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‘There is no place for hate here’: Redbridge Council to launch equalities pledge on Holocaust Memorial Day

PUBLISHED: 13:00 17 January 2020

Redbridge Mayor Cllr Gurdial Bhamra laying a wreath at Valentines Park Holocaust Memorial Garden. Photo: Ann-Marie Abbasah

Redbridge Mayor Cllr Gurdial Bhamra laying a wreath at Valentines Park Holocaust Memorial Garden. Photo: Ann-Marie Abbasah

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Redbridge Council is set to formally adopt an equality pledge on Holocaust Memorial Day 2020 as part of an initiative aimed at making the borough a fairer place to live.

Redbridge is the third most diverse borough in London, with its population changing from 63.5pc white in 2001 to 65.5pc black and ethnic minorities by 2014.

An equality pledge is a public commitment by an individual or organisation to further equality and diversity through its actions.

These can be a personal or behavioural pledge from an individual.

These could also be corporate commitments from organisations, such as delivering training, raising the profile of diversity, hosting a celebration or awareness event, reviewing recruitment, introducing a new procedure to promote diversity, or putting in place a relevant diversity target.

There are, according to the motion passed at a full council meeting on Thursday, January 16, eight protected characteristics.

These are: Age, disability, gender reassignment, pregnancy and maternity, race, religion, sex and sexual orientation

The council hopes that adoption of the pledge will play a key role in ensuring that these groups, andothers, are treated equally, fairly and without any bias.

Leader of Redbridge Conservatives, councillor Linda Huggett, was the first member to speak on the pledge at the meeting.

She told the assembled councillors: "I would like to say that Redbridge Conservatives wholeheartedly support the adoption of the Redridge Equalities Pledge.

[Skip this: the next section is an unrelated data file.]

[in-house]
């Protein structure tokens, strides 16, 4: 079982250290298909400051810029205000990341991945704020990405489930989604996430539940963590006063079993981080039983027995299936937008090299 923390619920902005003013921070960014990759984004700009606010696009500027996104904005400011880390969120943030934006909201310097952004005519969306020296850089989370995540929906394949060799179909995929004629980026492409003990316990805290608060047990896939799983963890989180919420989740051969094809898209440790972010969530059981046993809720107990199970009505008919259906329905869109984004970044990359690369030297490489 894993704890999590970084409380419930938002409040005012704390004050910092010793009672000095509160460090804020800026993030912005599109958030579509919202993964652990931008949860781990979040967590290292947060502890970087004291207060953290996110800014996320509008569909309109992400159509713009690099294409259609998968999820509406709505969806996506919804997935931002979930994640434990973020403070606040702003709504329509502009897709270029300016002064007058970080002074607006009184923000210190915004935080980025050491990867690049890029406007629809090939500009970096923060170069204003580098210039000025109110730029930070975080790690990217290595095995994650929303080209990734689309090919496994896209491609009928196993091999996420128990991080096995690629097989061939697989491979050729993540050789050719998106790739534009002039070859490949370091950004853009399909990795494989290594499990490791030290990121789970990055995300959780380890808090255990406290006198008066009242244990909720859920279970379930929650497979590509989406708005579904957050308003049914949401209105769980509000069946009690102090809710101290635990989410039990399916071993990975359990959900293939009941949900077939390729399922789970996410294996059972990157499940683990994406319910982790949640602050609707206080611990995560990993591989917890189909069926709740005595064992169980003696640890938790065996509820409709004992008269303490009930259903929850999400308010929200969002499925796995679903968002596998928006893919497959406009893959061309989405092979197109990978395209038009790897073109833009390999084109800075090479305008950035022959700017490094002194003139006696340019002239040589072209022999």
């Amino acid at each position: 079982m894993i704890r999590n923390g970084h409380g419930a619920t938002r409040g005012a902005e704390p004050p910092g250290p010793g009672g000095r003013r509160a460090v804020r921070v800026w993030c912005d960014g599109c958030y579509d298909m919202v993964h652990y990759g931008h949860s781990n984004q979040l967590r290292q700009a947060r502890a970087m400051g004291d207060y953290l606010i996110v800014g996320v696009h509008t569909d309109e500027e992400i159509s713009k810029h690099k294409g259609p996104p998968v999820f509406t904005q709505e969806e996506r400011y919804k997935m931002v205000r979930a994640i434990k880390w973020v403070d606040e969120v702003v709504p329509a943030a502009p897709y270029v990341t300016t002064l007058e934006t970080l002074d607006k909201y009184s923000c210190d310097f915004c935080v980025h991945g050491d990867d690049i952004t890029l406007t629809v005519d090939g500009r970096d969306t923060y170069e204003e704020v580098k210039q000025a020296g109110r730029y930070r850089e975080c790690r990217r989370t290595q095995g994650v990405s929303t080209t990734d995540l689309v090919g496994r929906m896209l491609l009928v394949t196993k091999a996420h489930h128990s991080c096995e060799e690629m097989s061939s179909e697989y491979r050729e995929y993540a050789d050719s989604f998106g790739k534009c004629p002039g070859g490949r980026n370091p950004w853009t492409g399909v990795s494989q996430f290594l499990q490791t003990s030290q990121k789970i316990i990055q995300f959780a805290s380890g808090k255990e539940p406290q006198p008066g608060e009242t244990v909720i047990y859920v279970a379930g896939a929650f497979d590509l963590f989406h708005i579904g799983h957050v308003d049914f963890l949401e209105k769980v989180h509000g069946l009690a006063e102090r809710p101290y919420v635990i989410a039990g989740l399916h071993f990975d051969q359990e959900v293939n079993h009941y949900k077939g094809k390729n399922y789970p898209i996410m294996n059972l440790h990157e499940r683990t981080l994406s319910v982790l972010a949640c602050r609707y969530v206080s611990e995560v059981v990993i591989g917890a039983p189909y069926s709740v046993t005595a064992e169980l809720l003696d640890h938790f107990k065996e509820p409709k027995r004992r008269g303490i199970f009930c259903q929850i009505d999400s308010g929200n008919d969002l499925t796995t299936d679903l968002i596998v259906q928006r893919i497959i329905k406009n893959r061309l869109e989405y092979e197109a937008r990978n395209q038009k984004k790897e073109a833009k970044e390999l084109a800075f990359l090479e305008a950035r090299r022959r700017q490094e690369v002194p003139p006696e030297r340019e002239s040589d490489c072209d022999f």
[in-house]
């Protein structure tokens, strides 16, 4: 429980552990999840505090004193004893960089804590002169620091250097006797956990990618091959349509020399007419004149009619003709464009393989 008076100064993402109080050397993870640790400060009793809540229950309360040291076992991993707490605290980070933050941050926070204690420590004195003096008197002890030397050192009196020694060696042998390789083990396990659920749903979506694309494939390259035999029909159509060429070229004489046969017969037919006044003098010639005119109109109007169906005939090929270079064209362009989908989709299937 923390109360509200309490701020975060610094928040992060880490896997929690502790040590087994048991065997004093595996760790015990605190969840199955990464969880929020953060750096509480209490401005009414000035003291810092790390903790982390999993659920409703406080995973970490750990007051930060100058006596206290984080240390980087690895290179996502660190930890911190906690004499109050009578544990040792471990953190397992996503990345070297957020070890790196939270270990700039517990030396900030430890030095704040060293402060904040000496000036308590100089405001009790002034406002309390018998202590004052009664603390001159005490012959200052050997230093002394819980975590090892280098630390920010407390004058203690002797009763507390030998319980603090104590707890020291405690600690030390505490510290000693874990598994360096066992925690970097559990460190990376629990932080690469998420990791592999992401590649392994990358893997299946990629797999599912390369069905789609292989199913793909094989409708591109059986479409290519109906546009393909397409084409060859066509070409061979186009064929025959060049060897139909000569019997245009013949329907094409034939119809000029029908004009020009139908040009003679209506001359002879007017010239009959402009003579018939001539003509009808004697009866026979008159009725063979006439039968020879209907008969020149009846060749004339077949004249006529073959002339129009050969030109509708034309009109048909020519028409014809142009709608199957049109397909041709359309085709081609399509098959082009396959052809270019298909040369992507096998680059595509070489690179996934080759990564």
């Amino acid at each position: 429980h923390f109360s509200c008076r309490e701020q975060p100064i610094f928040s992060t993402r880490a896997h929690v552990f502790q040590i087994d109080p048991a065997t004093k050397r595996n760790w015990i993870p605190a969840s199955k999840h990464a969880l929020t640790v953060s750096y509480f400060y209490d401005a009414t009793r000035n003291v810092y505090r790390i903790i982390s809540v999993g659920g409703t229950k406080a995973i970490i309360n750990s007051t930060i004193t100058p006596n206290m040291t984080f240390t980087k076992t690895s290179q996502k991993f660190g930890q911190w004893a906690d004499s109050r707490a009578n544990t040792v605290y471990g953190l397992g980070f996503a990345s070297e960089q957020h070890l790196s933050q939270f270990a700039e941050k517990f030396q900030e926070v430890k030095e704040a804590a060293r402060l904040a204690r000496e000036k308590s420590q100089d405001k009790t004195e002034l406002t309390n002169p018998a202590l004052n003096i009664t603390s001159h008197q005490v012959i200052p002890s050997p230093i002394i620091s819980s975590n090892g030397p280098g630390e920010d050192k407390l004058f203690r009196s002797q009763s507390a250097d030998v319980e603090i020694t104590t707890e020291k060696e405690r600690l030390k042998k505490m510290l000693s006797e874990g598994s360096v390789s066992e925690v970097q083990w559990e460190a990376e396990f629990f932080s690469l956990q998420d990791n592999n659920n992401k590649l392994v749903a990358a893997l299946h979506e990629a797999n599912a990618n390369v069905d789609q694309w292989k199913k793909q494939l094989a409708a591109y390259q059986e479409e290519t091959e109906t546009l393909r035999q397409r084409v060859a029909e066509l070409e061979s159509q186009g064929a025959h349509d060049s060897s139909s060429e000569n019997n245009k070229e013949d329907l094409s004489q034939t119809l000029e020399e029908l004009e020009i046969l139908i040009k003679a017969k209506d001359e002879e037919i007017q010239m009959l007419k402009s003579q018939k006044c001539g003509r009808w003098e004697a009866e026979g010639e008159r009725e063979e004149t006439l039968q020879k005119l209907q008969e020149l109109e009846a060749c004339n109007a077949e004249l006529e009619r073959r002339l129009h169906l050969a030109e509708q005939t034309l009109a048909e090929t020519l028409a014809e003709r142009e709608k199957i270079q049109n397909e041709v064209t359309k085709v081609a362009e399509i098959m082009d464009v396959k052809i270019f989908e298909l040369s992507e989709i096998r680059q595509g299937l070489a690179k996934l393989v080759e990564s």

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"We are opposed to all forms of hate crime and supported the introduction of the hate crime pledge in 2018 which is mentioned in this report."

Cllr Huggett went on to describe it as "a travesty" if any Redbridge councillors or MPs failed to honour the pledge.

Council leader councillor Jas Athwal said that everyone involved in local government had a duty to stand against discrimination in any form.

He told the meeting: "We sign this pledge wholeheartedly, and we will be asking everybody who wants to work with this council to subscribe to this.

"There is no place for hate here, and that's why we must reaffirm our belief - whether it's antisemitism, whether it's Islamophobia, whether it's homophobia, anything - we stand united, we stand shoulder to shoulder to make sure that stand up and we don't stay silent.

"So that one day, when they come for us, there is still somebody there who will speak for us."

Deputy Leader Cllr Kam Rai added: "This pledge is about making sure that everyone that works with us or wants to work with us or engage with us shares our values.

"It's not enough to call out bigotry and prejudice just when it affects us, that's not enough.

"I think true equality and true friendship is not being a bystander, it's recognising actually your own biases and working on them, and accepting that there isn't actually a hierarchy in bigotry.

"We as politicians, first of all, should be making sure that we call out the problems in our own parties, and that means every party."

Councillor Howard Berlin also used the debate at the meeting to pay tribute to 25-year-old council employee Yusuf Patel, whose work as a community engagement coordinator at Redbridge Council saw him awarded an MBE in the New Years Honours list.

Mr Patel was the author of the report before councillors on the equalities pledge.

The pledge was approved by all councillors, which means the council will formally sign up to it on Holocaust Memorial Day on January 27.


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